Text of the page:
October 2015 Newsletter

October is a great month for making the most of the often clement but cooler weather. It’s a time to take stock of the year’s losses and successes and plan for next year accordingly.

Clearing parts of the allotment is a good job to do this month – turning soil over into big clumps in preparation for winter frosts that will break up the clumps further naturally.

If you’re canny you can plan for a really successful vegetable plot next year, by growing crops in certain areas. This is known as rotational cropping and we highlight the benefits below.

As the nights draw in earlier, enjoy some lovely hearty meals with your well-grown harvests. You can produce both lovely savouries and sweets using the rewarding spoils of your fruit and vegetable garden.


Jobs to do now


Rotate your crops around your plot 

Now’s the ideal opportunity to plan for next year which crops are going where on your vegetable plot. If you change the spot where you grow a particular crop to another, you can really bump up their performance. Changing where you plant particular crops on a year-to-year basis is called crop rotation and has a number of advantages.

This practice prevents the build-up of crop-specific diseases. Clubroot, for instance, is more likely to take hold of cabbages that have been grown in a spot that cabbages are grown in each year. Rotating the crop is a great cultural way you can break the life-cycle of year-on-year diseases.   

Grow brassicas where you grew leguminous peas or beans last season. The legume by nature turns nitrogen into an accessible form for plants to take up, so next year nitrate-hungry leafy brassicas will love this.

Grow root vegetables where you grew squashes or marrows last year. The big leaves of marrows prevent weed growth and so you have a clear weed-free patch to sow root vegetables like radishes and carrots.


Lift and store carrots 

You’ll be able to tell when your carrots are ready for harvesting because you’ll be able to see the 'shoulder’ of the carrot just above the soil surface. They can be left in the ground until they reach the required size, or left to store there until needed. In light soil pull out roots carefully as they reach the required size. In heavier soil you’ll need to push a fork into the ground next to them and gently lever them out.

Carrots withstand light frost, but are damaged by heavy frost. They can be stored in the following ways:

  •          In the ground – This is the best method for retaining flavour, but is best in light, well-drained soil. Allow the foliage to die back, or cut back foliage from early November if it hasn’t yet died back, and cover with black polythene to keep it dark and to keep the rain off. For additional protection you can include a layer of cardboard underneath the polythene too. These can be dug up and used when required.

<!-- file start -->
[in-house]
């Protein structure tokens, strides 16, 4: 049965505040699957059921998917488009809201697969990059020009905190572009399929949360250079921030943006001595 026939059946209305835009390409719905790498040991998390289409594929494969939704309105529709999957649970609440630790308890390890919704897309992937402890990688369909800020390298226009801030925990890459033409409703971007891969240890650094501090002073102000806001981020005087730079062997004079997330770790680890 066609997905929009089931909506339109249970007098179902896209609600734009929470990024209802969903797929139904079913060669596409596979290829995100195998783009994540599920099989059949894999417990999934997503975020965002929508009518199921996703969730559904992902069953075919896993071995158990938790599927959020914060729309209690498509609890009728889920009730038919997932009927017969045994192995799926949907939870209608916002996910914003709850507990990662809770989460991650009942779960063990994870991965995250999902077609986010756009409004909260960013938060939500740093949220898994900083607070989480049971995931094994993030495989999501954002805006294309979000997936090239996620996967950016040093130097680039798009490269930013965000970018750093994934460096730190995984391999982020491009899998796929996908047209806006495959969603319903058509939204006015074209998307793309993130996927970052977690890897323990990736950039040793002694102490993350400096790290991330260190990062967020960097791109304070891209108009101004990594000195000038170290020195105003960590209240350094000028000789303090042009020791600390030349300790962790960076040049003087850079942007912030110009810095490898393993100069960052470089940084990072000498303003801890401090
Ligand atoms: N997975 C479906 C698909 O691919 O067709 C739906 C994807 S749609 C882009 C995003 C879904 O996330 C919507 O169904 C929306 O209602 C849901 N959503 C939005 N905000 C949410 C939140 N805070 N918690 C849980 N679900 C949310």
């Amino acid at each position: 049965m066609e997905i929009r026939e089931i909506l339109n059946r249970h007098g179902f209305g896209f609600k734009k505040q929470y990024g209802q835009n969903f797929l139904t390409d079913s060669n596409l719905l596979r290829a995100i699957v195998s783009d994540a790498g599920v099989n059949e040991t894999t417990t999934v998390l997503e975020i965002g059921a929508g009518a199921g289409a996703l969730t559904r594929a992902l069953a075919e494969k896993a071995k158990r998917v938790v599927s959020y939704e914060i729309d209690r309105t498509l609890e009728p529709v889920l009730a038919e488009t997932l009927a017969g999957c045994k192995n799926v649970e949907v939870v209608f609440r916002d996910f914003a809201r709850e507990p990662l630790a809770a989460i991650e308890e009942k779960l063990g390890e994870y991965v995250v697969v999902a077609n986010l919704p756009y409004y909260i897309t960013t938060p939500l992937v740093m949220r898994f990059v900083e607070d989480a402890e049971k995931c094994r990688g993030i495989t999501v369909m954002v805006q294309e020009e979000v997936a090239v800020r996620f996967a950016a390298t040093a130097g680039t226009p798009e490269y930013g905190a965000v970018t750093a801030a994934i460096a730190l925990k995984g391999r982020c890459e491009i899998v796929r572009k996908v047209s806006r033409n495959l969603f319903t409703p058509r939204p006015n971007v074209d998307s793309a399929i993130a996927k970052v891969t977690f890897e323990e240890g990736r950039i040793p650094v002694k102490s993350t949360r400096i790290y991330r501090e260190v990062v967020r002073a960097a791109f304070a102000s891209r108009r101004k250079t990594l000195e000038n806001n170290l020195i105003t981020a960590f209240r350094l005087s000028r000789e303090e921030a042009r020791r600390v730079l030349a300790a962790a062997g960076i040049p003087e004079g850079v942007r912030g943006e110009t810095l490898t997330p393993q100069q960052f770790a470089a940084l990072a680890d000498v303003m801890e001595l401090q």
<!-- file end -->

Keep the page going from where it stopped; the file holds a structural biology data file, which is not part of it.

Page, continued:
•          Indoors – Lift the carrots before the first heavy frost. Cut the foliage off and lay them in rows in cardboard or wood boxes, each layer separated by a layer of sand. Carrots can be pulled from the box when required.


Protect outdoor salad crops 

In October it’s not unknown for temperatures to drop in the evening to near freezing, if not below which can of course affect some of your salad crops if they are left unprotected.  So with a bit of preparation you can extend your cut and come-again harvests of salad leaves.

Cloches, mini polytunnels and horticultural fleece make good frost-protectors and are easy to use.

Slugs and snails continue to be a problem in October, especially if it’s particularly wet or warm. There are a number of ways you can reduce their numbers. You can use one or a combination of the following methods. Use slug pellets, surround your crops with copper tapes or mats which slugs find repellent, create beer traps or apply a biological control like Nemaslug based on worm-like creatures called nematodes that attack the bodies of underground slugs.

Nematodes are active in soil that is 5-20°c, so apply a nematode solution only in a warm October, and when you can see that the soil has not been touched by frost.


Earth up leeks 

October’s a good time to raise the soil level a bit around the bases of winter-cropping leeks. If you’re growing them in a row simply mound up the soil on either side. Covering the bases will cause the stems to whiten (blanching). A bi-coloured white and green leek is a sure sign of a well-grown and exhibit-worthy crop.

When it comes to preparing leeks for your Sunday roasts or your home-made soups, wash them thoroughly, getting out any soil and grit from between the leaves.


Plant Onions, Shallots and Garlic 

From now to November you can plant autumn-planting onion and shallot sets pointy side up straight into the soil outdoors at 7-10cm (3-4in) intervals in a row, and space rows at 30cm (12in) apart in an open, sunny site in fertile soil that is well-draining yet moisture retentive.